Subject: Re: use of gnumalloc?
To: None <firstname.lastname@example.org>
From: Mark P. Gooderum <email@example.com>
Date: 11/17/1994 22:57:35
According to Luke Mewburn:
> Is there any need to have gnumalloc in the tree anymore?
> Do programs depend on some feature or quirk that it provides
> that the 4.4BSD/NetBSD malloc doesn't? If not, wy don't we
> depreciate gnumalloc's use by programs (although keep it in
> libc for programs that need it.) Or is the BSD one a memory
> hog and the gnu one not?
Yes. The BSD malloc algorithm is very simple and can be very
space inefficent (real allocation unit is effectively powers of
two with some minor fudges). I rewrote a debugging malloc (interesting
trick considering that the BSD malloc normally doesn't have an allocated
heap, it barely has a free heap at all really), that
did almost everything Purify did and some more based on this malloc,
so I'm a little familiar with it.
The GNU malloc is more space efficient, but has much more processing
overhead and is more complex.
> I've compiled up XFree86-3.1 and it uses -lgnumalloc, and one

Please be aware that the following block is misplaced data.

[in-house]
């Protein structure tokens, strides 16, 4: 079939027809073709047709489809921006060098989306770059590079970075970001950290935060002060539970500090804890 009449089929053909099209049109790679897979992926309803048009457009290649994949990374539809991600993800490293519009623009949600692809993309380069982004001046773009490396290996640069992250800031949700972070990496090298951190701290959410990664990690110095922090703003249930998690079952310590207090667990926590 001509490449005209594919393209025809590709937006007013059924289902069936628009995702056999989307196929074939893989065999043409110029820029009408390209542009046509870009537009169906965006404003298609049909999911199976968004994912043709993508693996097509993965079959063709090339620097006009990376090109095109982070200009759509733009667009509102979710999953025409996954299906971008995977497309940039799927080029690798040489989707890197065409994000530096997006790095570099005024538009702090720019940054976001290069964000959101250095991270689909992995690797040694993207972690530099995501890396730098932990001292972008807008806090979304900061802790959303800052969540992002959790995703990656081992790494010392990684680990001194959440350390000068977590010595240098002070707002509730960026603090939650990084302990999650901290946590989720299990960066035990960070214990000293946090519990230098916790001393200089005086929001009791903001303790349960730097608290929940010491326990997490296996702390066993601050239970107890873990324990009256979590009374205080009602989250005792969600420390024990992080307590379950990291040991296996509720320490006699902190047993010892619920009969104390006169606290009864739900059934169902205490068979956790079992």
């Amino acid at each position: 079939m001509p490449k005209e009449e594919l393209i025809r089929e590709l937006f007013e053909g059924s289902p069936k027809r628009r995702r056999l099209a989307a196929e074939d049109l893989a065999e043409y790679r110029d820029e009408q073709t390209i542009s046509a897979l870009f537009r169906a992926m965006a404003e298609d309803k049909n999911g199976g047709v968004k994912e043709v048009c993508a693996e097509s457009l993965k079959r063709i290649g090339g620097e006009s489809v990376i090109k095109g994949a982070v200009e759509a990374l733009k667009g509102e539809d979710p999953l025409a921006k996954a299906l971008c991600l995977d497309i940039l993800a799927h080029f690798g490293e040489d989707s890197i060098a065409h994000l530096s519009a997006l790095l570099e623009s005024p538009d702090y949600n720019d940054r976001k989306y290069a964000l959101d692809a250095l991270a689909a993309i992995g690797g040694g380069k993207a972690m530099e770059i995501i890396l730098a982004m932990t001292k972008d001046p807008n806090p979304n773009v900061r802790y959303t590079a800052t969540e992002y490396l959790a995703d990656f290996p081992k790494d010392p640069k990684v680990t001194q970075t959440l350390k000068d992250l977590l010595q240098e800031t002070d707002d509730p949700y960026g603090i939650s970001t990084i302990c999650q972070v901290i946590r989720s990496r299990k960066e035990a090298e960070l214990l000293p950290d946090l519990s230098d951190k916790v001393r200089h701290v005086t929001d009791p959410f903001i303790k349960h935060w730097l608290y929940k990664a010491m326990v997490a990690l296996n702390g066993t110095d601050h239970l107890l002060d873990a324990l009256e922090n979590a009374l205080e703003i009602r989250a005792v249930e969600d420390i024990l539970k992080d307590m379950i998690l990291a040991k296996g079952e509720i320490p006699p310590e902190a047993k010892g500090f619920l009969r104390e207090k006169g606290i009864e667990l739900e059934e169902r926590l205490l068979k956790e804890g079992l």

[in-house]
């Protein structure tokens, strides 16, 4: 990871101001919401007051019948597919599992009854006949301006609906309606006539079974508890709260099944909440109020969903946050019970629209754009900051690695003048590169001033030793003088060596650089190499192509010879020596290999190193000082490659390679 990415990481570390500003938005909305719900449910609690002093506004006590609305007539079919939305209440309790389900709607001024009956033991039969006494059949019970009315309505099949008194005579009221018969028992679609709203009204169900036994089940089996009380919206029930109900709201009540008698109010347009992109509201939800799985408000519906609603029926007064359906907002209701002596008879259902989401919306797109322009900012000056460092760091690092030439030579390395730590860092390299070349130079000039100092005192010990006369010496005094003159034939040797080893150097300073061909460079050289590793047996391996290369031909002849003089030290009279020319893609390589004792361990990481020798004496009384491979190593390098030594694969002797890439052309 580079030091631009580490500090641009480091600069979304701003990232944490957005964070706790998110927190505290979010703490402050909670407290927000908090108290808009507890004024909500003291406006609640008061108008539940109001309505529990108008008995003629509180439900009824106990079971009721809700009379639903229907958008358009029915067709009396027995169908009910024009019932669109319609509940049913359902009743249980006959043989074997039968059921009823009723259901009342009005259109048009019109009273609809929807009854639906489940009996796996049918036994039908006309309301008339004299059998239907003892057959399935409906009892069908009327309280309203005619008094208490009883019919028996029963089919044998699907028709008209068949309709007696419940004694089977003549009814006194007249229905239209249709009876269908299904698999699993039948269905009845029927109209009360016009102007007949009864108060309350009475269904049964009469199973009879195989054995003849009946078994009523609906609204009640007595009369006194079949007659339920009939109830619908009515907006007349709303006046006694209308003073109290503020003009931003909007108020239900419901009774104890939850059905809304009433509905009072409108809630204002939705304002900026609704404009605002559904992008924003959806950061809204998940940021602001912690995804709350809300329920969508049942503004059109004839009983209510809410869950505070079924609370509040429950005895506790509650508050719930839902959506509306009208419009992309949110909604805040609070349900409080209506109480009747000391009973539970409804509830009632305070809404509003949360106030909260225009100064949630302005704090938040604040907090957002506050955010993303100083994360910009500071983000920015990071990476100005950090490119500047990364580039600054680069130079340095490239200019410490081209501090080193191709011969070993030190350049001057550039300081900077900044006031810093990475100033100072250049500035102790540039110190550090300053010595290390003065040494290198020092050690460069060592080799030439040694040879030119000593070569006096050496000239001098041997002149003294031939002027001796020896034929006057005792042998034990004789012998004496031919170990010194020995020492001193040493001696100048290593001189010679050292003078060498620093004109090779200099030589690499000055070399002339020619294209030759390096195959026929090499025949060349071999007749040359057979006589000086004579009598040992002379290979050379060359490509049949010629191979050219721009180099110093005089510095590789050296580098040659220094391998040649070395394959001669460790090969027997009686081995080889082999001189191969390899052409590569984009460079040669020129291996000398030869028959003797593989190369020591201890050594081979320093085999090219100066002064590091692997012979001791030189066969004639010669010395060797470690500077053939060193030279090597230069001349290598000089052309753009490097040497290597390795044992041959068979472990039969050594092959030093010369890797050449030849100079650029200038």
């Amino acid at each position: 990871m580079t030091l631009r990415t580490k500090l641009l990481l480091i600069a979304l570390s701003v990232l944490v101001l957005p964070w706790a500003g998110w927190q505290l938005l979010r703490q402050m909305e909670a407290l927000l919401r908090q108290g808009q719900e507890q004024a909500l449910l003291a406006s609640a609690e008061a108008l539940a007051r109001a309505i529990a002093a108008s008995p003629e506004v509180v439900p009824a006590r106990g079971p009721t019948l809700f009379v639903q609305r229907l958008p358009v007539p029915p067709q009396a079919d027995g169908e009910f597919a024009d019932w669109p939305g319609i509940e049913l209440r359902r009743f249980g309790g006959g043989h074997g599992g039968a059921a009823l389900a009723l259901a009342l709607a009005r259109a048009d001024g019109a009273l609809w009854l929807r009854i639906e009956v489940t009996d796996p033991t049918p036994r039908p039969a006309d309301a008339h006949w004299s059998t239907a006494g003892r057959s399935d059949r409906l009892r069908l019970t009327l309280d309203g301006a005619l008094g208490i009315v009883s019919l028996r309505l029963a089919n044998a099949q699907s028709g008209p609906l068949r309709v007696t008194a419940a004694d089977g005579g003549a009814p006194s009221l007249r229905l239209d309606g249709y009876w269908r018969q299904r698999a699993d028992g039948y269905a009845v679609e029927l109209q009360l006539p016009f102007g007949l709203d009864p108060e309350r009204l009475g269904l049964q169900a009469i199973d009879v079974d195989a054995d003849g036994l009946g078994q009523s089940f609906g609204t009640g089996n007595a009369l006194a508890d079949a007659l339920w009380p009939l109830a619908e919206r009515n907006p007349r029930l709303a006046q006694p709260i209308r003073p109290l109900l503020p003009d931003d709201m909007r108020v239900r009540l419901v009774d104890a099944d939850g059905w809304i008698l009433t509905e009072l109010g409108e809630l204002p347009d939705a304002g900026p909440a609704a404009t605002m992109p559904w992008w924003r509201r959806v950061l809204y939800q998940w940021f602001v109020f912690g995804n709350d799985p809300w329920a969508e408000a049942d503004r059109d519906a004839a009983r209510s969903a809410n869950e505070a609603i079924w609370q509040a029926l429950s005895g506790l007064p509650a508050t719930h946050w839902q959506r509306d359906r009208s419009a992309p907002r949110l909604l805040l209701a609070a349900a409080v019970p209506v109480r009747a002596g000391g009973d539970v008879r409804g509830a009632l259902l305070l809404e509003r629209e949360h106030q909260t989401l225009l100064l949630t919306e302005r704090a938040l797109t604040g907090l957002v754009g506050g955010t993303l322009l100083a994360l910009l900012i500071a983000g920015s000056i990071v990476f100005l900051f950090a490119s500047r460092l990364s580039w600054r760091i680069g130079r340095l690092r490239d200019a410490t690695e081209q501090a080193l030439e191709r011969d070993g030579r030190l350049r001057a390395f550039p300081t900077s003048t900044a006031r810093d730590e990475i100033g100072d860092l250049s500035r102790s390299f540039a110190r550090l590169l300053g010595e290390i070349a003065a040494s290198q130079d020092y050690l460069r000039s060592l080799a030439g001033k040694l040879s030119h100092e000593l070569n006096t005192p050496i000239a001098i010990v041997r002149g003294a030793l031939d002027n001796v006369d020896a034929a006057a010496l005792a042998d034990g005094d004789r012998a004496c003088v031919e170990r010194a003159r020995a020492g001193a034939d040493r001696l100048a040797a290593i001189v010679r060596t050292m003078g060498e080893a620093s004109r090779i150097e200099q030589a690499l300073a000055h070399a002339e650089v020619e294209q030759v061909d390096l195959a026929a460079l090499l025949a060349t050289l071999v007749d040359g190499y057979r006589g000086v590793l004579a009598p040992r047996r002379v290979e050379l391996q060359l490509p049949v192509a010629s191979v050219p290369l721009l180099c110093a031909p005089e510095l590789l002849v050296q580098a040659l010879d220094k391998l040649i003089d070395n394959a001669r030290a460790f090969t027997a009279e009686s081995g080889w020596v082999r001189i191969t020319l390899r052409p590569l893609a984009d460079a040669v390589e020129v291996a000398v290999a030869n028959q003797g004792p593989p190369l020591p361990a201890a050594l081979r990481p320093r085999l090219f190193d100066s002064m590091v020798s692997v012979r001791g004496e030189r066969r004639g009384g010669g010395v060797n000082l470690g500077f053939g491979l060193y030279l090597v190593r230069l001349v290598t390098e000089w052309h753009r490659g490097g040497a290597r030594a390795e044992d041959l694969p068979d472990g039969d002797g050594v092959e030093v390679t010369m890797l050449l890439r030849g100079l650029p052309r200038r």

> of the config options is Malloc0ReturnsNull NO. Looking at the
> source for gnumalloc it appears that doing malloc(0) returns
> a pointer that you can realloc, free, etc. From looking at
> libc/stdlib/malloc.c, NetBSD malloc has a similar functionality
> (because I can't see a special case for nbytes==0.) I haven't
> had time to whip up test programs to check this though.
Setting this to NO is a BSD compatibility concession. Many old programs
assume that malloc/realloc(0) return a valid node than can be
played with. There's some other historical ugliness in the BSD malloc
like re-mallocing the last freed block.
So it's worth keeping. If you build anything that runs a long time
and frequently allocates and frees varying sized blocks (like X...),
you'll probably benefit a lot from the GNU malloc.
Mark P. Gooderum USSnail: Good Creations
Senior Consultant - Operating Systems Group 3029 Blackstone Ave. So.
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